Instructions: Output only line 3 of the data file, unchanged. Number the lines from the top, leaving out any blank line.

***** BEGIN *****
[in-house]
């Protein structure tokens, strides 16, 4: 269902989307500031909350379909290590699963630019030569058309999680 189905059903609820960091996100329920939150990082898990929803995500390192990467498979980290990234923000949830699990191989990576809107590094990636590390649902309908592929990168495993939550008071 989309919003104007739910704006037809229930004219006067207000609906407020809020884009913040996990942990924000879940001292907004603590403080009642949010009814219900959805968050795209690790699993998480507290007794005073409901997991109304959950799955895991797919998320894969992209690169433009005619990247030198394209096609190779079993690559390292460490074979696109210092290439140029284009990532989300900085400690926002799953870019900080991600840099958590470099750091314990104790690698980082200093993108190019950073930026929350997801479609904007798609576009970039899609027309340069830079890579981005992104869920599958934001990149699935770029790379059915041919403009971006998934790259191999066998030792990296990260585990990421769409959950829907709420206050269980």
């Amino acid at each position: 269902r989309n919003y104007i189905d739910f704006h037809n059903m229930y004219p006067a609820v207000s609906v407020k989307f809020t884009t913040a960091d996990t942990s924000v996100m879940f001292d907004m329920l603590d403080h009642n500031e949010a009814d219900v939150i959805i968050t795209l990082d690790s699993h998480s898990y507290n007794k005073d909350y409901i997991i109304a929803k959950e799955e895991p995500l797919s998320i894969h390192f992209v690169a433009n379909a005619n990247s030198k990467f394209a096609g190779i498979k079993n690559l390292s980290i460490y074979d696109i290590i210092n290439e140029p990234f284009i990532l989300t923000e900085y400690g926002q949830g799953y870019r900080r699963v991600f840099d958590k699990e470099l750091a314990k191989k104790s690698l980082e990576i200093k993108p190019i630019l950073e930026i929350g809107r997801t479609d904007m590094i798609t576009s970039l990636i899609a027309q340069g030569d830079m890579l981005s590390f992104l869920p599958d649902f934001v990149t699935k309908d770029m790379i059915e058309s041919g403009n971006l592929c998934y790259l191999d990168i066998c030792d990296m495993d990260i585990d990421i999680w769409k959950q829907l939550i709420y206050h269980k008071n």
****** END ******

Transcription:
């Amino acid at each position: 269902r989309n919003y104007i189905d739910f704006h037809n059903m229930y004219p006067a609820v207000s609906v407020k989307f809020t884009t913040a960091d996990t942990s924000v996100m879940f001292d907004m329920l603590d403080h009642n500031e949010a009814d219900v939150i959805i968050t795209l990082d690790s699993h998480s898990y507290n007794k005073d909350y409901i997991i109304a929803k959950e799955e895991p995500l797919s998320i894969h390192f992209v690169a433009n379909a005619n990247s030198k990467f394209a096609g190779i498979k079993n690559l390292s980290i460490y074979d696109i290590i210092n290439e140029p990234f284009i990532l989300t923000e900085y400690g926002q949830g799953y870019r900080r699963v991600f840099d958590k699990e470099l750091a314990k191989k104790s690698l980082e990576i200093k993108p190019i630019l950073e930026i929350g809107r997801t479609d904007m590094i798609t576009s970039l990636i899609a027309q340069g030569d830079m890579l981005s590390f992104l869920p599958d649902f934001v990149t699935k309908d770029m790379i059915e058309s041919g403009n971006l592929c998934y790259l191999d990168i066998c030792d990296m495993d990260i585990d990421i999680w769409k959950q829907l939550i709420y206050h269980k008071n």